Earlier this week, USA Today ran a story called “Feds stop public disclosure of many serious hospital errors”. The title immediately caught my attention. Effective this week the Centers for Medicare and Medicaid Services (CMS) has removed data from their public spreadsheets on eight avoidable “hospital acquired conditions” (HACs). These include, for example, how often a hospital gives a patient the incorrect blood type or how many patients have surgical towels left in their body accidentally. CMS said the new data includes more reliable measurements of the same condition, but the change has advocates for patient safety up in arms.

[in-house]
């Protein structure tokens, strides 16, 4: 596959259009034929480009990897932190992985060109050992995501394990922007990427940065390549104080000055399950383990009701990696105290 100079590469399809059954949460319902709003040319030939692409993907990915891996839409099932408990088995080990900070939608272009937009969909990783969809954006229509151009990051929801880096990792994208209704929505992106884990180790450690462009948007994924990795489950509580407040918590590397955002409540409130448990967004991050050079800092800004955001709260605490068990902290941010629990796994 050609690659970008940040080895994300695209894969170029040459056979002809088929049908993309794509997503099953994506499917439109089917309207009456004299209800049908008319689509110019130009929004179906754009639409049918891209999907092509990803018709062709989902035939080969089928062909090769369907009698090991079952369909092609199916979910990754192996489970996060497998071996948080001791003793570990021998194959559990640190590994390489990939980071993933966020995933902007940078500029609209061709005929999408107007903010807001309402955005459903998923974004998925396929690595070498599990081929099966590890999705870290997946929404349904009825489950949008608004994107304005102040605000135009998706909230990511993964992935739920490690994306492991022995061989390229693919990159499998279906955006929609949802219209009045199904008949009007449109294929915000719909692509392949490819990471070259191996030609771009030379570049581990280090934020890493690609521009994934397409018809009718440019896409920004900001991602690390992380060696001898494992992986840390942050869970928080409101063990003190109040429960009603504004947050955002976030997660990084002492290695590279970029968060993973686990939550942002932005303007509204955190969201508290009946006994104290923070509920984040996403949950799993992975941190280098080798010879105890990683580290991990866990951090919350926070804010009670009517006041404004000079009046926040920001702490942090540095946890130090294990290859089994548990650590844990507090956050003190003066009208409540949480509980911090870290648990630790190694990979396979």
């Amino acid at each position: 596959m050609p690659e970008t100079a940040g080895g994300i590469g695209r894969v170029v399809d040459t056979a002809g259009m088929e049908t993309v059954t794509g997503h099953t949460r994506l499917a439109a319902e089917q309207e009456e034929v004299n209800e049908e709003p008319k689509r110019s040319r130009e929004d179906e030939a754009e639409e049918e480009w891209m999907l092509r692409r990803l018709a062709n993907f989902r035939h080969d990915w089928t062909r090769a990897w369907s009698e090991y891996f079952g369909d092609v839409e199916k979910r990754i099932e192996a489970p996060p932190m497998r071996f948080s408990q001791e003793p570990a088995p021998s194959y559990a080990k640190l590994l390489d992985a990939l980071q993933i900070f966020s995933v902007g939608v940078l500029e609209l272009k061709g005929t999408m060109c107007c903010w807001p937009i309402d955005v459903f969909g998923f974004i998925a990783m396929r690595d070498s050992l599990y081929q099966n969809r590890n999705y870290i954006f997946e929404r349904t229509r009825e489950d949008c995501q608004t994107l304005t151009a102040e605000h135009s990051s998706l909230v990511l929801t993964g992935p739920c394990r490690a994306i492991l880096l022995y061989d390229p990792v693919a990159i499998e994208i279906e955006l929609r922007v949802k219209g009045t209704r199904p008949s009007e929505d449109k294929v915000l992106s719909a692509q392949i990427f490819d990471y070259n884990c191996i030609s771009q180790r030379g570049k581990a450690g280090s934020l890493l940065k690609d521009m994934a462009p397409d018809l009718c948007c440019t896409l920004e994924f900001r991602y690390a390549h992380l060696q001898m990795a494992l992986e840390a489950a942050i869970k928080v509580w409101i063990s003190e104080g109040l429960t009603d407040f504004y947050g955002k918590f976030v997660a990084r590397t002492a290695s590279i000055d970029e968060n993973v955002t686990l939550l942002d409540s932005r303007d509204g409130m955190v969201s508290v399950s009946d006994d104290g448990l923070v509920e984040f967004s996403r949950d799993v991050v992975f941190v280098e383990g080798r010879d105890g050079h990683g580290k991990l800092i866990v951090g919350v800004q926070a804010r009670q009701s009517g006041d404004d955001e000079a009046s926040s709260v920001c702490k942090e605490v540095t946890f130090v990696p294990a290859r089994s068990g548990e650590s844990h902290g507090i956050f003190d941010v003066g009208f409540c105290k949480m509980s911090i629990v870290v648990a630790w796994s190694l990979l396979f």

Patients want to know when their neighborhood hospital does something truly great for the community. This could include delivering exceptional care, advancing cutting-edge research or attracting top-notch doctors. Likewise, many patients believe they deserve to know if the hospital has areas needing significant improvement. This may mean the hospital regularly makes a certain kind of major medical error or has a high rate of accidental patient deaths.
This shift in data available to patients and their families is interesting, especially in light of the recent pressures for hospitals to be more transparent with patients.
So-called “never” events, unfortunately, sometimes happen. And sometimes, no one is to blame – but should the public still know about it?
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